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Desperate plea man’s last wish

By Emily Norman
[email protected]

Breast cancer victim Max Croskery, of Masterton, fought until his death for better funding for cancer drugs.

The father-of-two was diagnosed with breast cancer in 2010, and then with incurable breast cancer in 2013.

Mr Croskery’s doctor initially misdiagnosed the lump in his breast tissue as an infection, and it took about three months to get confirmation that it was cancer.

While rare, about 20 men in New Zealand are diagnosed with breast cancer each year, one per cent of all cases.

Mr Croskery lost his battle against the disease in July this year, aged 55.

His oldest son Thomas, 21 said the cancer drug, Kadcyla, could have given his dad more time, but it is not publicly funded.

“It should be more accessible for cancer patients,” he said.

“The government should fund these drugs because they make a difference for people.”

Before dying, Mr Croskery had joined forces with other Kiwi cancer sufferers to make a desperate video plea for better access to medicines.

It was part of a campaign run by The Breast Cancer Aotearoa Coalition (BCAC), which launches today, along with a petition to the Minister of Health, Jonathan Coleman, asking for an increase in funding for medicines.

BCAC’s chairwoman Libby Burgess said New Zealanders with advanced breast cancer, like Mr Croskery, were missing out on “ground-breaking” new medicines and were paying “the ultimate price” as a result- “with their lives”.

“Medicines such as Kadcyla and Perjeta have had dramatic results in extending their lives,” she said.

“They are available in Australia, but they are not publicly-funded here.

“New Zealand men and women need and deserve these drugs too.”

There are currently five breakthrough breast cancer medicines funded in Australia to give longer, healthier lives to people with breast cancer, but none of these are provided to New Zealanders.

Recent research shows Kiwis with breast cancer are 40 per cent more likely to die than Australians, and if New Zealand’s 5-year survival rate was the same as Australia’s, 529 Kiwis who died from breast cancer between 2006 and 2010 would still be alive.

In the video campaign, Mr Croskery said he felt “disenchanted with being a kiwi”, due to capped funding on medicines.

“What my big thing is really is that we’re such valuable citizens, you know,” he had said.

“Just about everyone that I’ve met through this are either still working, they’re parents, they volunteer, they contribute to society.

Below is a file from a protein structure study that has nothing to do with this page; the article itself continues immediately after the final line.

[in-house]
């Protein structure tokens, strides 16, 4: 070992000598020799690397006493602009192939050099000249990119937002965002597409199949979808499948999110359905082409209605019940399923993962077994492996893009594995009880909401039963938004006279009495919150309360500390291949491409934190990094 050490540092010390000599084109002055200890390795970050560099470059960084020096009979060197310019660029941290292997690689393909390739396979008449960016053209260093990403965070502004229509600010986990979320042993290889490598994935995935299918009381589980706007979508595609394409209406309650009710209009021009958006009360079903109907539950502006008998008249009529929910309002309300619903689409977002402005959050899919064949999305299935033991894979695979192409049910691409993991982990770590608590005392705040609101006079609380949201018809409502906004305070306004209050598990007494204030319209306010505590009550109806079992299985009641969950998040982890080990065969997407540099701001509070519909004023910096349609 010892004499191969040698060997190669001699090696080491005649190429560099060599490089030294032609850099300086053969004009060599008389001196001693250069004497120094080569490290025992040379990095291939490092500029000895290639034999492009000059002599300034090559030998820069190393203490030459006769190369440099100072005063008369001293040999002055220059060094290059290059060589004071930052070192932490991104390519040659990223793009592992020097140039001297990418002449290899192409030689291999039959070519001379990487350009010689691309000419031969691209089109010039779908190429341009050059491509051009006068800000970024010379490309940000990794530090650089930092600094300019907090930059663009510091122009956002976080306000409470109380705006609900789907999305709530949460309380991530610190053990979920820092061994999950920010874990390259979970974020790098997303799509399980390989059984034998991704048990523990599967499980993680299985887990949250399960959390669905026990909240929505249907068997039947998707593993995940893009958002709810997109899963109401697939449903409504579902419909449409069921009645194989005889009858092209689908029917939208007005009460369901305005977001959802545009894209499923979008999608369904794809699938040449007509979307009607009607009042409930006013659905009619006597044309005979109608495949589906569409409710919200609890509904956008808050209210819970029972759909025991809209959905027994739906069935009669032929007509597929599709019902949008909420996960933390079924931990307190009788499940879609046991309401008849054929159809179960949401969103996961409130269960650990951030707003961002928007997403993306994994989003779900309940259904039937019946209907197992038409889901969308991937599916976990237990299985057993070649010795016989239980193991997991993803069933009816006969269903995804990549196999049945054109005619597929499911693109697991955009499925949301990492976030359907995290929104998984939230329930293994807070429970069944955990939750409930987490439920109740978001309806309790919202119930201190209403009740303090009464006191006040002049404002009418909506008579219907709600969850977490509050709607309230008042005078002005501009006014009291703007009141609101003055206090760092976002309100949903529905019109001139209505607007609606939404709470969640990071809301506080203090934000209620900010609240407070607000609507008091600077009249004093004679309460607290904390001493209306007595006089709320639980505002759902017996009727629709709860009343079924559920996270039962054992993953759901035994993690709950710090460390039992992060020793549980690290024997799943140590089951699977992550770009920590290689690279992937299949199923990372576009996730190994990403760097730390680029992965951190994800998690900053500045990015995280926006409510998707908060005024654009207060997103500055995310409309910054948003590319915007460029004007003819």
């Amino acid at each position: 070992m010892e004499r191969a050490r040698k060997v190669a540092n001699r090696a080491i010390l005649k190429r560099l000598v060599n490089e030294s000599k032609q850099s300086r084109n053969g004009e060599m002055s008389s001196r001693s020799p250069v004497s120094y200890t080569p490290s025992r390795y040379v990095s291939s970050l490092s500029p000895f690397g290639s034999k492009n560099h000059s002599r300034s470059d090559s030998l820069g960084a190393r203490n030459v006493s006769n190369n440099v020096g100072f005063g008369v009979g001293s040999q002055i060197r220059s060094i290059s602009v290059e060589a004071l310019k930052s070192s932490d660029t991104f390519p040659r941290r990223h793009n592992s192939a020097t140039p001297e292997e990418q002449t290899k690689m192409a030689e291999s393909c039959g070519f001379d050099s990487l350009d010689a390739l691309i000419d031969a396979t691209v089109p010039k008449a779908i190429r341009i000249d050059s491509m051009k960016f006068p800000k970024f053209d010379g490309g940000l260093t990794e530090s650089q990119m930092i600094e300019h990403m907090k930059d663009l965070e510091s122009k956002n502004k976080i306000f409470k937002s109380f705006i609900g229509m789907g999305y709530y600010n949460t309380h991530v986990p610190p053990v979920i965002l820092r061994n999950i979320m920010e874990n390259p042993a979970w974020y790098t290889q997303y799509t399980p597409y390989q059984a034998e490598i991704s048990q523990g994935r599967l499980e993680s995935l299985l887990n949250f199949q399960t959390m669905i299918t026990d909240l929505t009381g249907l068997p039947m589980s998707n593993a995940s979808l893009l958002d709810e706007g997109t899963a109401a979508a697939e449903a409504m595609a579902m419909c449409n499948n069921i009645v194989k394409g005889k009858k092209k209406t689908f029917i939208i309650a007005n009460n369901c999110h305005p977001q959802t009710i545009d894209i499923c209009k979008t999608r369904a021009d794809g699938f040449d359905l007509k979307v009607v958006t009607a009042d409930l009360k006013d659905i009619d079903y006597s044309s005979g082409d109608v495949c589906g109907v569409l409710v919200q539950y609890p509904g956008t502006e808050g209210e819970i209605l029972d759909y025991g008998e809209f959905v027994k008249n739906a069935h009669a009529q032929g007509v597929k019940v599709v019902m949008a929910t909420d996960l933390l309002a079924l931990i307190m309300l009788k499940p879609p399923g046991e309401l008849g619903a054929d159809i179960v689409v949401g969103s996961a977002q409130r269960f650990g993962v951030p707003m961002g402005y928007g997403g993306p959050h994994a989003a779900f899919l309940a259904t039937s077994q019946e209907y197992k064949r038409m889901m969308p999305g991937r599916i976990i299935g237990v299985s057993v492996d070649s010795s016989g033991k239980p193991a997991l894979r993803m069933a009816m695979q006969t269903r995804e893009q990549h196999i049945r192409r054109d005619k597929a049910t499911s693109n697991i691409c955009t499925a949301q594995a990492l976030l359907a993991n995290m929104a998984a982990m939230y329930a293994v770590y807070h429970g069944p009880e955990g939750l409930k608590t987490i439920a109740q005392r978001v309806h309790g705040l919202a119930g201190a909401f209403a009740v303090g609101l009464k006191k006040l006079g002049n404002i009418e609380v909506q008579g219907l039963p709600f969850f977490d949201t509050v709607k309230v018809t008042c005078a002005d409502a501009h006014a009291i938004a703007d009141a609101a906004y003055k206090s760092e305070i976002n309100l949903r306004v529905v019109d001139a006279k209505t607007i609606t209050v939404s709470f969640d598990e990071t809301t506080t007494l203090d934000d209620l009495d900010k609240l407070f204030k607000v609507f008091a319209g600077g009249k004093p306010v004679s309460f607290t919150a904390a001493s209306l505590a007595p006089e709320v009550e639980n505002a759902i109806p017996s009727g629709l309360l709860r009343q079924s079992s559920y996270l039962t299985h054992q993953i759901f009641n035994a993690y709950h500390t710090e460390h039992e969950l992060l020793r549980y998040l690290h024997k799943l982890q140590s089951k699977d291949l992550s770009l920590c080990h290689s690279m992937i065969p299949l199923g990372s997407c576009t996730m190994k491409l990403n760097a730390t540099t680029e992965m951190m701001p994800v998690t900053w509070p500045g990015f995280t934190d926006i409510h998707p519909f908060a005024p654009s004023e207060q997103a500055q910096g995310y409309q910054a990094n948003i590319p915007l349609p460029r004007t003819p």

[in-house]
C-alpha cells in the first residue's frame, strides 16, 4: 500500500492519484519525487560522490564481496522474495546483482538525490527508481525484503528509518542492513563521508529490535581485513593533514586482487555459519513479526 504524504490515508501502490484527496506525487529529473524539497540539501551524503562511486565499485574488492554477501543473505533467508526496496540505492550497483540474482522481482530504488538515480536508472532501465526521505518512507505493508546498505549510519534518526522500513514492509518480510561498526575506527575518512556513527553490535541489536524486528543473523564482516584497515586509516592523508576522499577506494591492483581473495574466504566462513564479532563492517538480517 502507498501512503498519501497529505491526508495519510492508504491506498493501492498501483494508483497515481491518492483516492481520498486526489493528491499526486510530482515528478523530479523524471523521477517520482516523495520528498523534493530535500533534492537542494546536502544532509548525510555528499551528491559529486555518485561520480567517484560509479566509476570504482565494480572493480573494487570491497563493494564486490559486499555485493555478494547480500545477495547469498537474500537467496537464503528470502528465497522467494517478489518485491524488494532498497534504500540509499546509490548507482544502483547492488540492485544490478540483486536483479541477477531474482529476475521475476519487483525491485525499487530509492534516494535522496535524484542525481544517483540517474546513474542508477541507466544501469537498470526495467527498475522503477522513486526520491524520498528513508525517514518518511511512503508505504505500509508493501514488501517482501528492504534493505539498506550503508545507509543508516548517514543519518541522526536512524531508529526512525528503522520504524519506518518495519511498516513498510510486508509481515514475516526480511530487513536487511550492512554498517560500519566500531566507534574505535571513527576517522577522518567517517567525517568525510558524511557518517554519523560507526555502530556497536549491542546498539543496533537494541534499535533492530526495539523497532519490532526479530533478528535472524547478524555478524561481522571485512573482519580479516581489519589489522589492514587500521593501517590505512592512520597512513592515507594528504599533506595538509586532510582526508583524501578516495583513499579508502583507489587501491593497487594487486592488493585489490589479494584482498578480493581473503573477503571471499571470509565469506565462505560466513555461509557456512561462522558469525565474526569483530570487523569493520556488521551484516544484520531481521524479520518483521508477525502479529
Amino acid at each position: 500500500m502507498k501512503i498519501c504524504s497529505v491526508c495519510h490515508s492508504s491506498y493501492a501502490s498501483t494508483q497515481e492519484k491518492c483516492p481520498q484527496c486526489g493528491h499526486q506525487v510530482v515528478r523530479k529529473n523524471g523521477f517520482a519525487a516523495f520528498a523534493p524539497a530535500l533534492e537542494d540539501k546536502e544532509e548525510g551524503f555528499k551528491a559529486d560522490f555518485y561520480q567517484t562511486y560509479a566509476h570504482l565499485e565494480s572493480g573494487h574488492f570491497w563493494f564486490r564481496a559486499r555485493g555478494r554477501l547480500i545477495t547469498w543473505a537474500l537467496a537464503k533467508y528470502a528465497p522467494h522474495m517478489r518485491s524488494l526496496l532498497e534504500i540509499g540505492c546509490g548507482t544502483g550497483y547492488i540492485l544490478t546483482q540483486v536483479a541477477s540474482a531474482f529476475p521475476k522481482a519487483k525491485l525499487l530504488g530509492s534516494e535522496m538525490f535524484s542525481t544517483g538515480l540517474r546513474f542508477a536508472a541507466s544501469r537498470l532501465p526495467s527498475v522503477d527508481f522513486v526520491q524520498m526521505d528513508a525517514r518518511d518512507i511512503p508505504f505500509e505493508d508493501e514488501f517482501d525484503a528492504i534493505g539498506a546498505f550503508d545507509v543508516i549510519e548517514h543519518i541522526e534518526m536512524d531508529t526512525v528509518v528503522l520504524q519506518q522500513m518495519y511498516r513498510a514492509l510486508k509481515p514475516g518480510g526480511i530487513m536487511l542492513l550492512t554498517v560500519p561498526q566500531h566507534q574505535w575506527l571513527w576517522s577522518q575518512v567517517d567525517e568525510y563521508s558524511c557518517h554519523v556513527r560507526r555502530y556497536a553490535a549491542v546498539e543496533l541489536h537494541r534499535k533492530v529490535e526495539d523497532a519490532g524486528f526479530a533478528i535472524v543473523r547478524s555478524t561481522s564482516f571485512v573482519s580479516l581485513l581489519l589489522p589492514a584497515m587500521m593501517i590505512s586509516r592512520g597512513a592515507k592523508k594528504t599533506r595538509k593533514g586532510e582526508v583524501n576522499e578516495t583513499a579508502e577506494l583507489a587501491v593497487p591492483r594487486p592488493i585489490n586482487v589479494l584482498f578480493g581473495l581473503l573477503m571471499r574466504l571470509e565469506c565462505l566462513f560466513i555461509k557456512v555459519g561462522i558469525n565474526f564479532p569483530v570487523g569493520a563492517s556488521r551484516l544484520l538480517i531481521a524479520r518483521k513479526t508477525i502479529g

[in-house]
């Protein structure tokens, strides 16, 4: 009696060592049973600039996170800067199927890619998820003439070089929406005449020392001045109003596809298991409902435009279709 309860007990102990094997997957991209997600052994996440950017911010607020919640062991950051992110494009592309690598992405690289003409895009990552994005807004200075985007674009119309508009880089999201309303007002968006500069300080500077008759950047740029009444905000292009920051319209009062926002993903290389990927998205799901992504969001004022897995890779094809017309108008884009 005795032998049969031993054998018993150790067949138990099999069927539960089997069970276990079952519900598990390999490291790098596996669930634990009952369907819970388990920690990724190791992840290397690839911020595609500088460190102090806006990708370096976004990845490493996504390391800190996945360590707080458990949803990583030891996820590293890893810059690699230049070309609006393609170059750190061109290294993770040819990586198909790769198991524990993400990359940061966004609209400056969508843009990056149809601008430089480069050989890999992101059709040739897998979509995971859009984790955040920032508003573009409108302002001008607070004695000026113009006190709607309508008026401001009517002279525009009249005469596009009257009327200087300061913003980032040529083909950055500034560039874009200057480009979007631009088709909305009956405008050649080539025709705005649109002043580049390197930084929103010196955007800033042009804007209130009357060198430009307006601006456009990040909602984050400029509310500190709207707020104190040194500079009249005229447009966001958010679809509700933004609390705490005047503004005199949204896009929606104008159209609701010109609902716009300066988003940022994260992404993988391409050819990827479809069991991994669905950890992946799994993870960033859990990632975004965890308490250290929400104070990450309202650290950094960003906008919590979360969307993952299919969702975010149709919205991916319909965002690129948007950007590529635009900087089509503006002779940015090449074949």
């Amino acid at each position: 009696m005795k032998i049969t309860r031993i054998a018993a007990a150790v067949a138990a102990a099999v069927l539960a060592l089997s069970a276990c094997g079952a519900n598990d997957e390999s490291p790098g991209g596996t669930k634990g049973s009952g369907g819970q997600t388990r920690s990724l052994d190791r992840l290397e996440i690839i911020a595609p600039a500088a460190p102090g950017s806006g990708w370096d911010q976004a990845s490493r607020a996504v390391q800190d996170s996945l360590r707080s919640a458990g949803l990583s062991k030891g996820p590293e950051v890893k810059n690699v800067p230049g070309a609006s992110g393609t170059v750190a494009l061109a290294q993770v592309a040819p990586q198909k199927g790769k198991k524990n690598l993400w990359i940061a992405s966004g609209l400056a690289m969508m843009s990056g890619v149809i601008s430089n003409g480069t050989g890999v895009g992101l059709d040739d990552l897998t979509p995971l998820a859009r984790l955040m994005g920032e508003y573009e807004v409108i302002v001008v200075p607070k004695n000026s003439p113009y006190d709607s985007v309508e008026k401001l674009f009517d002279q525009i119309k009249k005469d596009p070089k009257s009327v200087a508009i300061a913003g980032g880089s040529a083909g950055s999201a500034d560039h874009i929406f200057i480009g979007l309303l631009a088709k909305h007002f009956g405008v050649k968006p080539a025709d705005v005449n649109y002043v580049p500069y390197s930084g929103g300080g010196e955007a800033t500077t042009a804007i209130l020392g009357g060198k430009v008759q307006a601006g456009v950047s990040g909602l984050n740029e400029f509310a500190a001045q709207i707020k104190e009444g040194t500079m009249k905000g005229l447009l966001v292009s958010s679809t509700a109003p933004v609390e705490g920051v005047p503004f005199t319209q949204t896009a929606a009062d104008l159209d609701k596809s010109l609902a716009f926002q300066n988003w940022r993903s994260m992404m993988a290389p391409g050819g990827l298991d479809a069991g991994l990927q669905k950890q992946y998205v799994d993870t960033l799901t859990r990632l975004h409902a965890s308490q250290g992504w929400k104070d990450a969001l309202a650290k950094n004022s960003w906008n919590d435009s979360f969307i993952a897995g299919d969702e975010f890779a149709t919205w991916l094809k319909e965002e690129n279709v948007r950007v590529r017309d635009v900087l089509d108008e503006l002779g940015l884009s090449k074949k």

“My best hope would be to get some sort of treatment that would mean that I, and others that are in my situation, could manage it as a chronic condition and live like a diabetic would.”

Between 2009 and 2014 across all diseases, only 14 new medicines were publicly funded in New Zealand, while almost 60 were funded in Australia, and 131 in the UK.

Following his dad’s death, Thomas said he and his younger brother Joseph have coped by sticking together and supporting each other.

“Value each moment you have with loved ones and make the most of every day,” he said.

“And try to have no regrets.”

*To sign the open letter to the Minister of Health visit www.breastcancer.org.nz/meds


  1. What Max said was true…all these people are valuable contributors to New Zealand society and the economy and their children are the future.
    To deny them treatment that is readily available is barbaric!
    Shame on you.

  2. An emotive issue, Cancer, especially when Government see funding for a “flag” more important than life itself.

  3. Please fund the same amount of breast cancer drugs as those in Australia get! It’s terrible we have one of the highest rates in the world yet lack the drugs to treat it & die much quicker from this terrible disease.
    I have lost my mum, good friend, second cousin & my 2 friends have also lost their mums. All gone far too soon & our lives are affected daily by losing them.

  4. How come the Government can put more funds into building new up market prisons to keep criminals happy while us Tax paying law abiding citizens are left to die needlessly because they won’t fund our medicines so we get the death penalty.???

  5. Please fund these life extending drugs so my children can have their mother, my parents their daughter, my brothers their sister and my friends their friend for as long as possible with a good quality of life.

  6. These drugs need to be funded to sustain life that can be productive. We are not criminals we do not deserve the death penalty.

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